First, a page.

“That did not happen,” he said.

Last month, his deputy, Billie Pirner Garde, indicated in an e-mail to Abbott that BP had long known there was a document problem aboard the Atlantis.

“It was of concern to others who raised the concern before you worked there, while you were there and after you left,” she wrote.

BP production member Barry C. Duff said in an August 2008 e-mail to two colleagues that “hundreds if not thousands” of subsea documents had not been finalized, and he warned that having the wrong documents on board the Atlantis “could lead to catastrophic operator errors.”

Abbott provided e-mails, a BP database and other documents to the Washington environmental group Food & Water Watch.

DOCUMENTATION SEEMS INCOMPLETE

Members of Congress were provided the documents and a report by Mike Sawyer, a safety engineering consultant who previously aided the plaintiffs in a suit aginst BP after the 2005 explosion at its Texas City, Texas, refinery that killed 15 workers.

Sawyer reviewed a database detailing the status of thousands of Atlantis safety-related engineering documents provided by Abbott. He concluded in May 2009 that most were incomplete, introducing “substantial risk of large-scale damage to the deep water Gulf of Mexico environment and harm to workers.”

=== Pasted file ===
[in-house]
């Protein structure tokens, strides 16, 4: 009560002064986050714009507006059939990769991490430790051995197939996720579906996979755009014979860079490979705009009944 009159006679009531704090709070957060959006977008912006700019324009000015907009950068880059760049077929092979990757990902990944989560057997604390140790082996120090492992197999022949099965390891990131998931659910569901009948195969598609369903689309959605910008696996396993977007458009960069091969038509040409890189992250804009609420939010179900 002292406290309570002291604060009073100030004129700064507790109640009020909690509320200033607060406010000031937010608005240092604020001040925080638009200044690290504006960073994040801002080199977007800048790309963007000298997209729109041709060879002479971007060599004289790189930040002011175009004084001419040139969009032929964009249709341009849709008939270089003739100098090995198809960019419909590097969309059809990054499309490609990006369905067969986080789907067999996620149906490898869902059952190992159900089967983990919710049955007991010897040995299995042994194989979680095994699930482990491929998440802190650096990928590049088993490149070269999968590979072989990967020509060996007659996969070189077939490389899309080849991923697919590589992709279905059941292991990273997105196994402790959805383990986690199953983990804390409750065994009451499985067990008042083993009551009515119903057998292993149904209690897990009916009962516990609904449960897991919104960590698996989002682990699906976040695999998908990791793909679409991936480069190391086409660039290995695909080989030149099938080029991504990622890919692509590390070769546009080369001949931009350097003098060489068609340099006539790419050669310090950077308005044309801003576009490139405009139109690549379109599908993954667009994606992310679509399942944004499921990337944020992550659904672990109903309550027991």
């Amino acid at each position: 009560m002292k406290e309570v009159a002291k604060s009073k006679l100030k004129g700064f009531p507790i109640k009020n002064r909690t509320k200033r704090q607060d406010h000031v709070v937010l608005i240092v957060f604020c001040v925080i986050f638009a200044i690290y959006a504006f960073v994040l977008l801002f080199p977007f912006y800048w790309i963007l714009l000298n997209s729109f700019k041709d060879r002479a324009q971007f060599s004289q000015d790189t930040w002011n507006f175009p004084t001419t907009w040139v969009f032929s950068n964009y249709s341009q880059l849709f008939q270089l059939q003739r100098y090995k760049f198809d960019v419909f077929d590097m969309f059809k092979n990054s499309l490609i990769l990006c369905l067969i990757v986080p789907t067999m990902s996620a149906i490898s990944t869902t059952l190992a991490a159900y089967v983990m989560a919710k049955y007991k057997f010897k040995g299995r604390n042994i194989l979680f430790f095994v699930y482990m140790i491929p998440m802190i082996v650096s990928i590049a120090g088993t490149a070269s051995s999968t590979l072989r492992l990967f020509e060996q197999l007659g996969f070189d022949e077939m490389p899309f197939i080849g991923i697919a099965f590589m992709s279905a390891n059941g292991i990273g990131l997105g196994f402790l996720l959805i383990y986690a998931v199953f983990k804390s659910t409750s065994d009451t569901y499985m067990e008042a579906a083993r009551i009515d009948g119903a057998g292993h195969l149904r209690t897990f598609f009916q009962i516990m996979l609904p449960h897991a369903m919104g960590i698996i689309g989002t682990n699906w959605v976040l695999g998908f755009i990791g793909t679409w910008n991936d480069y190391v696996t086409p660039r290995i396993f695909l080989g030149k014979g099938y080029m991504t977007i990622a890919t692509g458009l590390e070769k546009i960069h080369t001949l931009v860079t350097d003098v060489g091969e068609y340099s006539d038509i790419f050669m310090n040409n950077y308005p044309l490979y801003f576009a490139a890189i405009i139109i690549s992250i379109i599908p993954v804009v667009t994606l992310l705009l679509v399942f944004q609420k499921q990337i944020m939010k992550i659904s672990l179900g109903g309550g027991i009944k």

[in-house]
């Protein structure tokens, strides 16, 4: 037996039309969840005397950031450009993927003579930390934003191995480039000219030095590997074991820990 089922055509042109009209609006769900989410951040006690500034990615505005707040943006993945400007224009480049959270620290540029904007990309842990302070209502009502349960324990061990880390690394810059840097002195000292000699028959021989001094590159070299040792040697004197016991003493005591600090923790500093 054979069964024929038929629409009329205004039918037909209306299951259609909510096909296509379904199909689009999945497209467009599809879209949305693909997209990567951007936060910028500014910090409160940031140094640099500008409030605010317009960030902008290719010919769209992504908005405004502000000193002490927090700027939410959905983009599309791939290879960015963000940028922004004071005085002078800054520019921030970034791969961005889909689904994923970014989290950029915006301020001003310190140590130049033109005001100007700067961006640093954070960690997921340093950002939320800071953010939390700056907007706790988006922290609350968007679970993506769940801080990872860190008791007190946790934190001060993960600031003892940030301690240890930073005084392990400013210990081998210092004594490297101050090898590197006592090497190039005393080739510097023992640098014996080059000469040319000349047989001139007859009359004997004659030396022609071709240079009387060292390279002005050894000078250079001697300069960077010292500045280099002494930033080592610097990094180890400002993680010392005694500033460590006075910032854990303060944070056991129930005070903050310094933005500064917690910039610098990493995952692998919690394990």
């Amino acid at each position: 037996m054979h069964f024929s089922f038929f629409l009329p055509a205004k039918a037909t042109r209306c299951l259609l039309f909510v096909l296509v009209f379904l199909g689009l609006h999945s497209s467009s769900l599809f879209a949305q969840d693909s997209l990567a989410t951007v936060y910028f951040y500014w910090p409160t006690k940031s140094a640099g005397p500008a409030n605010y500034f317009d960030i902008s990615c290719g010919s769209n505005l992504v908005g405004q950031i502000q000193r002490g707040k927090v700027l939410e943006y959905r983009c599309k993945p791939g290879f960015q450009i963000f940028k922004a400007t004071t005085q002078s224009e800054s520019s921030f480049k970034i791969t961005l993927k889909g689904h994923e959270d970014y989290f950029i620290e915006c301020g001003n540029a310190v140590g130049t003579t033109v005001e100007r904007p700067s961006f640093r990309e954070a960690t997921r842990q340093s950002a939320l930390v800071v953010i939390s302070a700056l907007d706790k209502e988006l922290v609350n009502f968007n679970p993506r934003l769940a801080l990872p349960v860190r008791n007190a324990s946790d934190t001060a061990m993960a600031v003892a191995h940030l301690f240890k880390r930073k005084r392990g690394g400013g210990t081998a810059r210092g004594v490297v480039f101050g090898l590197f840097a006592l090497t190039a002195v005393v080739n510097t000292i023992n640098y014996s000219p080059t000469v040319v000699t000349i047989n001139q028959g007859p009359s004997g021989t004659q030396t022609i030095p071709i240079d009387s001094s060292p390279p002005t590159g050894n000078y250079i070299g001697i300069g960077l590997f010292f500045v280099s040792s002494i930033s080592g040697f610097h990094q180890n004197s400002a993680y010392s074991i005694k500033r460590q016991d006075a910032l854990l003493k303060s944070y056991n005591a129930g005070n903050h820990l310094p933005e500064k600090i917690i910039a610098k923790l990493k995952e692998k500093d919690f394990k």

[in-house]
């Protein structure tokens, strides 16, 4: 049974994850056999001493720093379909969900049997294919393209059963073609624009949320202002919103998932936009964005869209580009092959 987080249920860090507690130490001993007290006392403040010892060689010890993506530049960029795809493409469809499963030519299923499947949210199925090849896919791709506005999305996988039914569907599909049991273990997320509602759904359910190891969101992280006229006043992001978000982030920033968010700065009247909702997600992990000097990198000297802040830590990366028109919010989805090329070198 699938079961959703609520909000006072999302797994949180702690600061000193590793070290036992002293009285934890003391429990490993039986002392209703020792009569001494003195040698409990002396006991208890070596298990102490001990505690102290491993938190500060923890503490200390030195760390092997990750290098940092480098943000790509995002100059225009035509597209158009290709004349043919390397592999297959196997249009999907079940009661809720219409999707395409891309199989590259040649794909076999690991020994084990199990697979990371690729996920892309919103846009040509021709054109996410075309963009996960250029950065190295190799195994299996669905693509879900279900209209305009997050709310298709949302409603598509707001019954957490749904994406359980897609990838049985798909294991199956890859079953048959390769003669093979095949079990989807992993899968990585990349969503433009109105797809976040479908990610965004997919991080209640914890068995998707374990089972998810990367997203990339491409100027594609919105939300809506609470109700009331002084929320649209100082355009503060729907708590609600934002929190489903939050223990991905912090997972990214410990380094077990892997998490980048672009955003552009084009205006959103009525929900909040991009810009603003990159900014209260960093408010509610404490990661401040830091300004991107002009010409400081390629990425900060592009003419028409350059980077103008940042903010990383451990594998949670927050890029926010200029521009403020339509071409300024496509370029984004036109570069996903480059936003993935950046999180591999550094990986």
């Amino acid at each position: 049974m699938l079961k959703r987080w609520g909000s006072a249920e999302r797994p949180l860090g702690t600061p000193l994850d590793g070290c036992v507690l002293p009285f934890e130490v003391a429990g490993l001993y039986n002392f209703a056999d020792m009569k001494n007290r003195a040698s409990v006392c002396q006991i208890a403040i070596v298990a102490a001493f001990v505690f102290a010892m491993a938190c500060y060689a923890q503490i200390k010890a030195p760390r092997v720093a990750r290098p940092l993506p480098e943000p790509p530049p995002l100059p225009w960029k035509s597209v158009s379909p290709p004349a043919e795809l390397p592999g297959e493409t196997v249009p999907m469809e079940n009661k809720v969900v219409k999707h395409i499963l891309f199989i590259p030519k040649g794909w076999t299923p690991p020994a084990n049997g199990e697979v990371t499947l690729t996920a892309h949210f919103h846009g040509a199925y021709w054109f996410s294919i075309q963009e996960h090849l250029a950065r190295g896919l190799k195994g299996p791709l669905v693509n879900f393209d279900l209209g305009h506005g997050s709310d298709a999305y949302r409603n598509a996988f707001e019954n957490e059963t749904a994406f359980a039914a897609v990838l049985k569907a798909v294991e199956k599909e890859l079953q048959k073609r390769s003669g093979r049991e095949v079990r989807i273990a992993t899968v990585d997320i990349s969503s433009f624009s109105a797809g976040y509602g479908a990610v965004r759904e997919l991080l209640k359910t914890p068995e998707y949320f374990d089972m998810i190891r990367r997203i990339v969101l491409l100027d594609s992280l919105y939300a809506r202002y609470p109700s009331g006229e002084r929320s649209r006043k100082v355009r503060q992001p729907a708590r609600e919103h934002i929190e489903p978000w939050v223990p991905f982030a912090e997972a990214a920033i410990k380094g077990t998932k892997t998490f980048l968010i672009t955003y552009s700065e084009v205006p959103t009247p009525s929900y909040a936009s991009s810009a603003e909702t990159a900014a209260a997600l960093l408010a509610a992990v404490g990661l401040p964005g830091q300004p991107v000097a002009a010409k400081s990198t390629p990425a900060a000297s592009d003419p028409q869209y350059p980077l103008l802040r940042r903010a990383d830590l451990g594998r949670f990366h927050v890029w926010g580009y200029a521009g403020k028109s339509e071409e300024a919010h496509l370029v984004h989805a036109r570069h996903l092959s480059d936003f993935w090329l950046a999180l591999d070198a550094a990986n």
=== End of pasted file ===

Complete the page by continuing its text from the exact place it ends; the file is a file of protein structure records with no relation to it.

Sporkin said BP recently told his office it had fixed the problem, yet provided no written documentation.

Kenneth Arnold, a consultant to the offshore oil and gas industry for safety and project management, read the whistleblower’s allegations.

Without knowing which documents were incomplete, Arnold said it would be difficult to draw any conclusions as to how much of a threat the omissions might be. When his company worked on BP projects, Arnold said they were sticklers.

“They require more engineering and man hours than I think might be necessary,” said Arnold, who recently retired after 45 years in the industry. “If I had a complaint about BP, it is they were too detailed. People are piling on.”